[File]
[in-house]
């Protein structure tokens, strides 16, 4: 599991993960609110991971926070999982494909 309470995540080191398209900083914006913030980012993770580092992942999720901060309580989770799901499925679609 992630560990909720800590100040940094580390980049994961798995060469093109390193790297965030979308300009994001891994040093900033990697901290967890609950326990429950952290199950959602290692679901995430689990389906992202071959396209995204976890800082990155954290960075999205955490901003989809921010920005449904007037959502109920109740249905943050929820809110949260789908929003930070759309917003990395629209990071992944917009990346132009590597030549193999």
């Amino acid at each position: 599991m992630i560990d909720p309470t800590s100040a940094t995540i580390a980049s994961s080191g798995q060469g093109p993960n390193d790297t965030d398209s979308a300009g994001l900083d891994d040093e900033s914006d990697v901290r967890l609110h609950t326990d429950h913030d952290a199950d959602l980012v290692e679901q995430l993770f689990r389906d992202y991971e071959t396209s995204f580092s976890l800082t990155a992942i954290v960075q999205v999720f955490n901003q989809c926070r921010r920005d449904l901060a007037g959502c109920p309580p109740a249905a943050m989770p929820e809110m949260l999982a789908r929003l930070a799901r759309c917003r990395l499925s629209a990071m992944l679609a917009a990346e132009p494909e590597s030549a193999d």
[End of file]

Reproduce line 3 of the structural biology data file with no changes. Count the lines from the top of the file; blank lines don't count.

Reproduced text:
């Amino acid at each position: 599991m992630i560990d909720p309470t800590s100040a940094t995540i580390a980049s994961s080191g798995q060469g093109p993960n390193d790297t965030d398209s979308a300009g994001l900083d891994d040093e900033s914006d990697v901290r967890l609110h609950t326990d429950h913030d952290a199950d959602l980012v290692e679901q995430l993770f689990r389906d992202y991971e071959t396209s995204f580092s976890l800082t990155a992942i954290v960075q999205v999720f955490n901003q989809c926070r921010r920005d449904l901060a007037g959502c109920p309580p109740a249905a943050m989770p929820e809110m949260l999982a789908r929003l930070a799901r759309c917003r990395l499925s629209a990071m992944l679609a917009a990346e132009p494909e590597s030549a193999d």